Wannabe Prime Minister Liz Truss has announced that, if elected next month, she will introduce measures to enable tenants within the private rented sector to record their rent with the UK’s credit reference agencies.

This will both help tenants get on the property ladder via improved credit profiles, but also help landlords and letting agents vet tenants more easily.

The idea is not a new one – a bill to achieve much the same thing was introduced into parliament in 2019, backed by now former education minister Justine Greening and Lord Bird, founder of The Big Issue. The Private Members Bill ultimately failed to get through parliament.

For the system to work, tenants must enable Open Banking permissions via their current account provider, which then allows AI tech to ‘read’ their transaction history and record their payments.

This has put some tenants off, but it’s gaining traction and several providers including CreditLadder and Canopy already offer similar services, usually for a small monthly fee.

The three best-known credit reference agencies all of whom provide credit profiling data to lenders, now record rental payments if asked to do so.

Any policy would introduced by Truss would, most likely, involve compelling or incentivising these agencies (Equifax, Experience and TransUnion) to make rent recording the norm as it is for mortgage payments.

Landlord bonus

Such a scheme would be a major bonus for landlords. It would revolutionise tenant referencing, enabling landlords and letting agents to see, via a quick online check, if a prospective tenant has paid their rent on time in the past.

chris hutchinson canopy rent

“Rent makes up over 30% of the average renters outgoings and given that the majority pay their rent in full and on time each month, it’s unfair that this doesn’t get taken into account when they are looking to secure a mortgage,” says Chris Hutchinson, CEO of Canopy.

“Renters are currently able to take advantage of credit building services such as Canopy’s, that track their rental payments and inform the credit bureaus in order to build credit over time, however we are hugely in favour of this becoming policy so more renters can benefit.”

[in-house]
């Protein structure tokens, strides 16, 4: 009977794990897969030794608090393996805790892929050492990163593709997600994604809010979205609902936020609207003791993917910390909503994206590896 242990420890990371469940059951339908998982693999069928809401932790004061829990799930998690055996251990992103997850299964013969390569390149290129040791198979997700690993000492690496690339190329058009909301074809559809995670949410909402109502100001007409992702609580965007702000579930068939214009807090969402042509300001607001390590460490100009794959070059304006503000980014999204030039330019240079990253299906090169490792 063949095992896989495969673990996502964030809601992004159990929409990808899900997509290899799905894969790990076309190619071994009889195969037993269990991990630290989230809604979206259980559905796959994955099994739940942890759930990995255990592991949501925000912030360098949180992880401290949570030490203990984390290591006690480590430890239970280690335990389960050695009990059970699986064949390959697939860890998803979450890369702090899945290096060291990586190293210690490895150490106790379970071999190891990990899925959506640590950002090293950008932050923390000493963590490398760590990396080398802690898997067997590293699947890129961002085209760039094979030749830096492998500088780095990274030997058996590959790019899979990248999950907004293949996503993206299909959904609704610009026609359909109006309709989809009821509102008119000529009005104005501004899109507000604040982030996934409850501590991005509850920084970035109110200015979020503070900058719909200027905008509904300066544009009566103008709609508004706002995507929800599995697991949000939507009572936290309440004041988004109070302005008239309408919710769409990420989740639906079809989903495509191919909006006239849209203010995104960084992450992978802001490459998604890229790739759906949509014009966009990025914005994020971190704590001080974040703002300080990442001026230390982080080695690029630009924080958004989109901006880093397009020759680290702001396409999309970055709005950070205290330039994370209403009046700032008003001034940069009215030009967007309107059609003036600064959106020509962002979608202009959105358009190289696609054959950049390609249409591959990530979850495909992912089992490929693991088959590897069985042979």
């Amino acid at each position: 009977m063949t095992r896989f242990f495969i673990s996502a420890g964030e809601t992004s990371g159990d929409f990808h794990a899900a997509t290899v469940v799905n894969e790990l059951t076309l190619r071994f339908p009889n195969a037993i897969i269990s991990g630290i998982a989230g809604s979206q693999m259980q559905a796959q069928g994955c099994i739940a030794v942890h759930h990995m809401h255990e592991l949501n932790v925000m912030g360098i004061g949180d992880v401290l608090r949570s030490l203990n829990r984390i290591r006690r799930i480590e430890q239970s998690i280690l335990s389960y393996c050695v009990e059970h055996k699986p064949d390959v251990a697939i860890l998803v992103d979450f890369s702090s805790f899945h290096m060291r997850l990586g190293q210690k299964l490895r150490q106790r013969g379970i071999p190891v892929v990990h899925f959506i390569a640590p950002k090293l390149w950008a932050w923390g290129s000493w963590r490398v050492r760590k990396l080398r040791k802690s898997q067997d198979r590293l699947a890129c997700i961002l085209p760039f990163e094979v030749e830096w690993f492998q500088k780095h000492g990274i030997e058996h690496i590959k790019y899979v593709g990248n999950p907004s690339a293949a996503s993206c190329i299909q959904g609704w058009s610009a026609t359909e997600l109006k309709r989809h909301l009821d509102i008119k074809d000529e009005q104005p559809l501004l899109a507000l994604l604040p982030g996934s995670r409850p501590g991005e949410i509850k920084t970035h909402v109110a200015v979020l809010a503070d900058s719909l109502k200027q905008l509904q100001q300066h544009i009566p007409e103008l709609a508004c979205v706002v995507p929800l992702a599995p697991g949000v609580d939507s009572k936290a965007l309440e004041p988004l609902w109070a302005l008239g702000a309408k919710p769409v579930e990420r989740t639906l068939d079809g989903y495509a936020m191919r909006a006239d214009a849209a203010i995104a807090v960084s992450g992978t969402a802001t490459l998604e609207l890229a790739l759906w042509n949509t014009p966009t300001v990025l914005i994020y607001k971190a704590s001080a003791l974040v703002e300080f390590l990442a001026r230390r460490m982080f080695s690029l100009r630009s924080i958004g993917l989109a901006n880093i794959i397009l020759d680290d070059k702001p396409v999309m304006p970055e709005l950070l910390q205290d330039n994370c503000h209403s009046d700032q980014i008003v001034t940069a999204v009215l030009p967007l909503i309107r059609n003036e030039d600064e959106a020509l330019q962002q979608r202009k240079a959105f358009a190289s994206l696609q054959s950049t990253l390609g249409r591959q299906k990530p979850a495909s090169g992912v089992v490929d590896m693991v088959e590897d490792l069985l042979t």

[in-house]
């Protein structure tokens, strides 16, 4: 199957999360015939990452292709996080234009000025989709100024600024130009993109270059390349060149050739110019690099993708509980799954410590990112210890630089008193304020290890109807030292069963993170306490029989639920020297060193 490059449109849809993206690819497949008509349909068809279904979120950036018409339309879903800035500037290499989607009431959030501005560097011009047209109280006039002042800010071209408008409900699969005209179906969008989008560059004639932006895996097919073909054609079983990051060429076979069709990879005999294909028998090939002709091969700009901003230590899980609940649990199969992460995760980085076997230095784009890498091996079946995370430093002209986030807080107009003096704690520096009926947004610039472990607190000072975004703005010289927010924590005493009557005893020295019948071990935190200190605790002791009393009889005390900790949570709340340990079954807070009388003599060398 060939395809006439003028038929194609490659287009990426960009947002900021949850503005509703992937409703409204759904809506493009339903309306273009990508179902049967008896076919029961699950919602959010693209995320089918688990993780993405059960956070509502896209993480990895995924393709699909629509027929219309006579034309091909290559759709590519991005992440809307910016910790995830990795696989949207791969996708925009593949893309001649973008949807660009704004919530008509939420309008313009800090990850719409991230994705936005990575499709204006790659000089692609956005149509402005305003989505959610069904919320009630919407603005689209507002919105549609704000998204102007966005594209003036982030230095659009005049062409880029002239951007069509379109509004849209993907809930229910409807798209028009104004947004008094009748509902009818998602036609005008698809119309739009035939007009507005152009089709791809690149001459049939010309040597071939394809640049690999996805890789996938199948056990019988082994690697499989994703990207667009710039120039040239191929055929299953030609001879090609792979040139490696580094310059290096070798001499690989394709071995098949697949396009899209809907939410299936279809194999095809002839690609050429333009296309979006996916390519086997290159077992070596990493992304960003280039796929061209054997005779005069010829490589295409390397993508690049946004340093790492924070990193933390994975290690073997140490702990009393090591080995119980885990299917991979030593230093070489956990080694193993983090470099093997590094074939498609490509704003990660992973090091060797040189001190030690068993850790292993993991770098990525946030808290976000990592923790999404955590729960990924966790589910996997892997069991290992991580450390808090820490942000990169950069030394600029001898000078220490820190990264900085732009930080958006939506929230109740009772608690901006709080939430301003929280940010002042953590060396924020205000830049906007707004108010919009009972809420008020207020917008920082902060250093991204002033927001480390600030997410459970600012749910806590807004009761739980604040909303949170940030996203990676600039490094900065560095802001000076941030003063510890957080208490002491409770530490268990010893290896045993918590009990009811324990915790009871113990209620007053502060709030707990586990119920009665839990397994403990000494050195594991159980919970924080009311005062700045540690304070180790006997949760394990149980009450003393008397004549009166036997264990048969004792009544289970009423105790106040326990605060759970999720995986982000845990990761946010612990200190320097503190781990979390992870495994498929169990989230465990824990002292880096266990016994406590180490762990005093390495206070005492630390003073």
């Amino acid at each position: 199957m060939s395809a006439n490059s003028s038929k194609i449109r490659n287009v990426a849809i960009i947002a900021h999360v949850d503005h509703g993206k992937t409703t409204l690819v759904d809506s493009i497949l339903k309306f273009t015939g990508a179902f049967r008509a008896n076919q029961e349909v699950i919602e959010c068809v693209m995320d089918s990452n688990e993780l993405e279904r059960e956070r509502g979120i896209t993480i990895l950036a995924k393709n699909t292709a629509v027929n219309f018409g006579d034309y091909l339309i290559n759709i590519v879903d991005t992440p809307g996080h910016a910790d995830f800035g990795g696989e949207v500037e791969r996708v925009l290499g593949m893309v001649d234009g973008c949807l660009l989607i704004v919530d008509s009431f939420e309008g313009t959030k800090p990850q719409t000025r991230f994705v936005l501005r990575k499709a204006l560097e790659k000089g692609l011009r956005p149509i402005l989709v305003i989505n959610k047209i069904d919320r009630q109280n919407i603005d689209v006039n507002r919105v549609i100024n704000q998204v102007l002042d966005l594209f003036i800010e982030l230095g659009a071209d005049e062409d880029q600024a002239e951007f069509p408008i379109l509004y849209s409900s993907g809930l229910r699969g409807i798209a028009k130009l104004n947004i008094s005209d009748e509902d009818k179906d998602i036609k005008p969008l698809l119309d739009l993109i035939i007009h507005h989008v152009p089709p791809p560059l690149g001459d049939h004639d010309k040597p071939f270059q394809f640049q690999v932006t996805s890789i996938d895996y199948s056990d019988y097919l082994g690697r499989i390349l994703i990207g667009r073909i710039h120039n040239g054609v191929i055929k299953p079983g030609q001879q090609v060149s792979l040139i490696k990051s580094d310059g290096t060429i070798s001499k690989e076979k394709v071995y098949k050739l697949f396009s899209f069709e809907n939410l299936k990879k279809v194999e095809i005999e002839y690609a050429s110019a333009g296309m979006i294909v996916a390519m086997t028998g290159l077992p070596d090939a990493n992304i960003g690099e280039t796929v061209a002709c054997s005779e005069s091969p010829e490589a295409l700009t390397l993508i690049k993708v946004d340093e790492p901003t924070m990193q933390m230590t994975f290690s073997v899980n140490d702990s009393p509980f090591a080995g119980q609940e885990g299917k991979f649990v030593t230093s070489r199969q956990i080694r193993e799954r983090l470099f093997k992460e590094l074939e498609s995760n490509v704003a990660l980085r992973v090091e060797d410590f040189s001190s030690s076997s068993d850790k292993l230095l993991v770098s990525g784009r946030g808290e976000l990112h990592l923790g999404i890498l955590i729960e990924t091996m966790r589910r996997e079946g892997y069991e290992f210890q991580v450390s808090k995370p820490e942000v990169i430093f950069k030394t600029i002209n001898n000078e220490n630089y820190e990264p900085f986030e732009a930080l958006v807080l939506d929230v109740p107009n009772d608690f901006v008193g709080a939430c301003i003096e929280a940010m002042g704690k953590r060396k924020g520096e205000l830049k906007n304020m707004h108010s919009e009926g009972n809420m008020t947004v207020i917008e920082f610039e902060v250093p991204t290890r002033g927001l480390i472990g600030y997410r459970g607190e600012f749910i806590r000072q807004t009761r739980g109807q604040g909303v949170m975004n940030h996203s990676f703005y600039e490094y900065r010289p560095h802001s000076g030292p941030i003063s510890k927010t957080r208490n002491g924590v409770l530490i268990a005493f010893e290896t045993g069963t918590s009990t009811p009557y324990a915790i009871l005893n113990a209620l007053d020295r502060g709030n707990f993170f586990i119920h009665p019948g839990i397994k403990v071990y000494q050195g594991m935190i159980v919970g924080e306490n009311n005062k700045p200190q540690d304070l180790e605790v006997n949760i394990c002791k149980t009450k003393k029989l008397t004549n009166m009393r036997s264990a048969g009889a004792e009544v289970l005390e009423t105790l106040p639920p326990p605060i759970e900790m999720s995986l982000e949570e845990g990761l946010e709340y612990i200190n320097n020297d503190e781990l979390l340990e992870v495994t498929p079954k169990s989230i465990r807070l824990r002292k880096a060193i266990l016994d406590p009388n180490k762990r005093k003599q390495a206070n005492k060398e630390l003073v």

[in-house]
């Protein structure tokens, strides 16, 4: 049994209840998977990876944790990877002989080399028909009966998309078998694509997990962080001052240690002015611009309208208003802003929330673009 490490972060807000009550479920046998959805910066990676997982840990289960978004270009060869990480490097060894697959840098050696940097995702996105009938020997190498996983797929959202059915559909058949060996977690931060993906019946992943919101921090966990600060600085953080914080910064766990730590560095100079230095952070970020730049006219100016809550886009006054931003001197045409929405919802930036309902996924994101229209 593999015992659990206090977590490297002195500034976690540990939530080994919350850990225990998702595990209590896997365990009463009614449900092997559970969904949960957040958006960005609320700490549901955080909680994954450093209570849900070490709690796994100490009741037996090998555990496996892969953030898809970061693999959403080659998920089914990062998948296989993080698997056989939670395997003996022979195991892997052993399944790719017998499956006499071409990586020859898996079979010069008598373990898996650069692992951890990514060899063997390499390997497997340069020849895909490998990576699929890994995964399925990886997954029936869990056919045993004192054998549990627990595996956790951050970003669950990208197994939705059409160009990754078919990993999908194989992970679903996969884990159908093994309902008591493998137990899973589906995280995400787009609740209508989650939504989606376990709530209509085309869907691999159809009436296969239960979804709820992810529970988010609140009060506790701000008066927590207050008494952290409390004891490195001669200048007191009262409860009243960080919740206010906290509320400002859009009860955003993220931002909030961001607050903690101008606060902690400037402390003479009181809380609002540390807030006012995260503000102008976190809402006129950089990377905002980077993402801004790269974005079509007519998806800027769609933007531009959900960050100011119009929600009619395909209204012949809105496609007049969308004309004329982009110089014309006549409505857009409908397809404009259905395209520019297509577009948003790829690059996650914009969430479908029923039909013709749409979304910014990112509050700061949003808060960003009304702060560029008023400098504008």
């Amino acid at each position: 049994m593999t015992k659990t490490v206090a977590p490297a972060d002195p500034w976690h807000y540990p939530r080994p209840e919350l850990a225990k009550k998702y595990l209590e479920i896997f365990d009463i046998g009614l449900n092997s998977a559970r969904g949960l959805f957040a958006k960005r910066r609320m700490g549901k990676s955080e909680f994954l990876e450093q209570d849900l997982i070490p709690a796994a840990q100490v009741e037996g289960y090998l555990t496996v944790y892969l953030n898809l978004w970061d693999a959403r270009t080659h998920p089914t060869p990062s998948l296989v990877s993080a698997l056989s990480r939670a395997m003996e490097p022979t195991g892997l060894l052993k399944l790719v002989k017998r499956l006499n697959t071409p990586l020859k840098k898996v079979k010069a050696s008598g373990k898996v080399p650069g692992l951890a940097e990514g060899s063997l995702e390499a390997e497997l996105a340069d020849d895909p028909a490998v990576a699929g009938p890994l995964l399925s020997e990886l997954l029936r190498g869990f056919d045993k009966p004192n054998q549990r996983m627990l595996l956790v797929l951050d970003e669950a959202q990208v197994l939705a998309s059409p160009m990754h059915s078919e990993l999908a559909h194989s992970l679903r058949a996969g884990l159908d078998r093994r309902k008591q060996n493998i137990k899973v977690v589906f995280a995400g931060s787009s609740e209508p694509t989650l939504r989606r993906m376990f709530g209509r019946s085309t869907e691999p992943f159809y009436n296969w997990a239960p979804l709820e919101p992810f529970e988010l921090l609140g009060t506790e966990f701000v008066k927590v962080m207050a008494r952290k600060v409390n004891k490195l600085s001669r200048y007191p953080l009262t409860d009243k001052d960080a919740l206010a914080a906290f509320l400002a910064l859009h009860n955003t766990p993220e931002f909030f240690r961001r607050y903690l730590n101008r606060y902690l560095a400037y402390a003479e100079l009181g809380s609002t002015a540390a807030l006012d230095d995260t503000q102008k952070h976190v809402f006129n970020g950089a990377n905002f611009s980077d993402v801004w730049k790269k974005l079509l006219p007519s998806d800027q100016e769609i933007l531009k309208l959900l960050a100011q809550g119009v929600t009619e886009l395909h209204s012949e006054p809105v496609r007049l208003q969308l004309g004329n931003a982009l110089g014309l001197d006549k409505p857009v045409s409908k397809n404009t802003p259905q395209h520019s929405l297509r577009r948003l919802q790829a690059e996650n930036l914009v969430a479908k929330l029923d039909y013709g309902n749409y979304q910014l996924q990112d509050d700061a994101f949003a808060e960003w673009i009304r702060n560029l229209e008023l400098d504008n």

“Whether a renter is working towards homeownership, or just wants more from their time living in a rental property, a better credit score is an important place to start. The difference between a ‘fair’ an ‘excellent’ credit score can be worth over £40k over the lifespan of a mortgage.”

2 COMMENTS

  1. Nice idea – full of flaws

    Who agrees with the Credit Agency what the correct rent is? – it’s great that Open Banking will show a tenant paying £50 every month as a regular rent payment – but not so great when the actual rent is £550 and they’re £500/month in arrears.

    Does the Landlord inform Equifax etc? – what about data protection, what about landlord time.

    What happens when rent goes up? – again, how does a Credit Agency know it’s gone up?

    Who notifies the Agency that a Tenancy has ended? – the tenant can simply say they moved out to stay with family, while staying put and not paying rent – who knows, who checks?

    We need a Tenant Pack where a Tenant can prove their suitability to rent – just as LLs have to provide Tenants with x,y,z to show the property is suitable to let.

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